I’ve watched the preparation of risotto a couple of times, most recently by Lidia Bastianich, and everyone has always made it look very easy, provided you follow a few simple rules. I’m proud to say that for my virgin attempt at this Italian classic, I did pretty well. The constant stirring is a necessity, and yes, your arm will get tired. (Mine certainly did.) And when you get toward the end, it’s less about following the exact recipe and more about how much liquid you need to add to get it to the right consistency, which you can only gauge by repeated tastings.
For this initial try, I kept things relatively simple, utilizing an onion and a couple of fennel bulbs as the base. The best thing about risotto is its ability to take on any and all flavors and accents, but I wanted to taste the Arborio rice and see how things worked before getting all shellfish fancy and rainbow bright.
The slow and laborious ladle-by-ladle process of cooking to keep the rice intact works wonders, but it is a task. Repetitive and demanding, and without any corners to cut, it eventually becomes a peaceful endeavor once you give in to the rhythm, listen for the slight crackling, and keep things in motion. It’s also best done on a cold fall or winter’s night – you’re going to sweat.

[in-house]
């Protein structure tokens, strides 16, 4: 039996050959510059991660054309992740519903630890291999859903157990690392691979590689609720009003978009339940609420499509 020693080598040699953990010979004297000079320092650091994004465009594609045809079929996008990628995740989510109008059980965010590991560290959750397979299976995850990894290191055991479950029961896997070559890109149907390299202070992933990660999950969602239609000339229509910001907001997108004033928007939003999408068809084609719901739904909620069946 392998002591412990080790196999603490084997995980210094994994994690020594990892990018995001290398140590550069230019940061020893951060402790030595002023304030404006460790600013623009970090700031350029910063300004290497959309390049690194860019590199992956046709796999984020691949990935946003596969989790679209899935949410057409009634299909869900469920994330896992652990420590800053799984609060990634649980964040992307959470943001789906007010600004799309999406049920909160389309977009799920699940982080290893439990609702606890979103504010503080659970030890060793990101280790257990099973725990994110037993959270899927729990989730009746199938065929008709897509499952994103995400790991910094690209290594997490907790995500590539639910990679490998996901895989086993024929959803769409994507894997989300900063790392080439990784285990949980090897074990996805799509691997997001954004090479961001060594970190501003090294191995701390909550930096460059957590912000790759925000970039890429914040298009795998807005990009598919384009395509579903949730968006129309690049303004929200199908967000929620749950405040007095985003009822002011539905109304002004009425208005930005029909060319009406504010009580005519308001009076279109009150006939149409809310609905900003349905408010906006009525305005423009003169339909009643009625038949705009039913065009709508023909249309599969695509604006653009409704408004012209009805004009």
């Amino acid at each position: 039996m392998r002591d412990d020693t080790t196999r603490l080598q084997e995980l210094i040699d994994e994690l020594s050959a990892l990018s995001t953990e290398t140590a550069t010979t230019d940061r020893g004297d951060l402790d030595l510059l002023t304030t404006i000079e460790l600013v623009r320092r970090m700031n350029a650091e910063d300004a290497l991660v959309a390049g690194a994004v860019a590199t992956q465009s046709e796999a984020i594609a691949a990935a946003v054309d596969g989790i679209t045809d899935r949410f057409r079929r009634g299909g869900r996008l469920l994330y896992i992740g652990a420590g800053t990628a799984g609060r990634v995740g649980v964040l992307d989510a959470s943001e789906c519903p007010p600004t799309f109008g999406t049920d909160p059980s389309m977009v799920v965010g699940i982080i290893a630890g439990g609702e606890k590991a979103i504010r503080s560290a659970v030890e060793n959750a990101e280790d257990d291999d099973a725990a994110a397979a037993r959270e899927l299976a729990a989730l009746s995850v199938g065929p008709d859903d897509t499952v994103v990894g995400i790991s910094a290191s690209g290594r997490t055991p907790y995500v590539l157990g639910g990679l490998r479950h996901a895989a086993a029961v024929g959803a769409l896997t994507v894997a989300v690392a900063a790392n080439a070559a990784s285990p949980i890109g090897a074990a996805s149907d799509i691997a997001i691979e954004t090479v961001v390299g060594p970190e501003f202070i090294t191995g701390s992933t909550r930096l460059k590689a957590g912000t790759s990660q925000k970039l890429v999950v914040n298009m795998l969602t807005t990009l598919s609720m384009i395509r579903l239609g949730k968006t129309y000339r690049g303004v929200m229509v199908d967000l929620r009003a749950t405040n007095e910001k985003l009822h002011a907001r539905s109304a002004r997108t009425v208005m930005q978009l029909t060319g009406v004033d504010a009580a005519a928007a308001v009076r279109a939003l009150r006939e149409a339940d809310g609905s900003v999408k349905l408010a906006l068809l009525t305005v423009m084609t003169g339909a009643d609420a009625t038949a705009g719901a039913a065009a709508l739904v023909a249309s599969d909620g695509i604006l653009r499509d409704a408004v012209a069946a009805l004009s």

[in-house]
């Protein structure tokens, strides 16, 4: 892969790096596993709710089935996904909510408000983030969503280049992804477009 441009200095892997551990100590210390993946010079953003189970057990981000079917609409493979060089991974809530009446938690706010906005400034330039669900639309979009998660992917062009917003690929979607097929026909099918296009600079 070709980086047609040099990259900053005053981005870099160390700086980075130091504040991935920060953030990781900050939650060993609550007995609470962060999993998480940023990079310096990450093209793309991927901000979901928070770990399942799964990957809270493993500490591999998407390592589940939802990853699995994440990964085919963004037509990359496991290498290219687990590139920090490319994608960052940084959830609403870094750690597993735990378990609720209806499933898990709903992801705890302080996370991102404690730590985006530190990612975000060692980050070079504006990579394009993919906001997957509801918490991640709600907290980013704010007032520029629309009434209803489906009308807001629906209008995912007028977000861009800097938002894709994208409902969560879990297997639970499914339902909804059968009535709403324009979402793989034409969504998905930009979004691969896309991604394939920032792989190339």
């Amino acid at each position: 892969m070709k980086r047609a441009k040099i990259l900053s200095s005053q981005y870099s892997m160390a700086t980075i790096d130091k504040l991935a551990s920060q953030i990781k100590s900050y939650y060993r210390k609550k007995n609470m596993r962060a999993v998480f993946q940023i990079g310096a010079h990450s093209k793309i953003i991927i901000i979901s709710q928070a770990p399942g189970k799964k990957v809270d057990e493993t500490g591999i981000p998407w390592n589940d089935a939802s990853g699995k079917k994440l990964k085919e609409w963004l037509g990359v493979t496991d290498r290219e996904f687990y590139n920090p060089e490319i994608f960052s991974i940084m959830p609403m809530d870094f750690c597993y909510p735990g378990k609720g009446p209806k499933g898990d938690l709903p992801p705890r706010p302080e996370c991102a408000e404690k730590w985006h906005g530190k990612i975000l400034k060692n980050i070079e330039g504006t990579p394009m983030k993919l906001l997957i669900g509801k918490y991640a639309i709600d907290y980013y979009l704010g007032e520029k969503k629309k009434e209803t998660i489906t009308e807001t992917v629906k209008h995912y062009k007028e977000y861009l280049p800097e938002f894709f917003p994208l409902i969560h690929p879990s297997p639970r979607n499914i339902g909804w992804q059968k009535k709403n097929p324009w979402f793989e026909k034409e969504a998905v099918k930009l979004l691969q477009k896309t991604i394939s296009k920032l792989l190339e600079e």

Slowly but surely, the rice gains its classic soft-focus consistency – and I do mean slowly. This is one thing that cannot be rushed.
It’s a good lesson during these soon-to-be-hectic holiday times. We should all slow down a bit, savor the minutes, and pause for reflection. Making risotto is an opportunity for that, and like many instances of cooking, I find it peace-inducing and cathartic.
The end result was heavenly – rich and creamy and full-bodied, aided by the last-step addition of freshly-grated Parmigiano Reggiano cheese and a few more dollops of butter. As you approach the last minutes of cooking, be sure to taste for consistency and flavor, and hold off on the addition of salt until after you’ve added the cheese. (Mine was a tad too salty by the end of the ordeal.) All in all, however, I was pleased with the final product. I’ll try it again as soon as my arm recovers from all the stirring.Back to Blog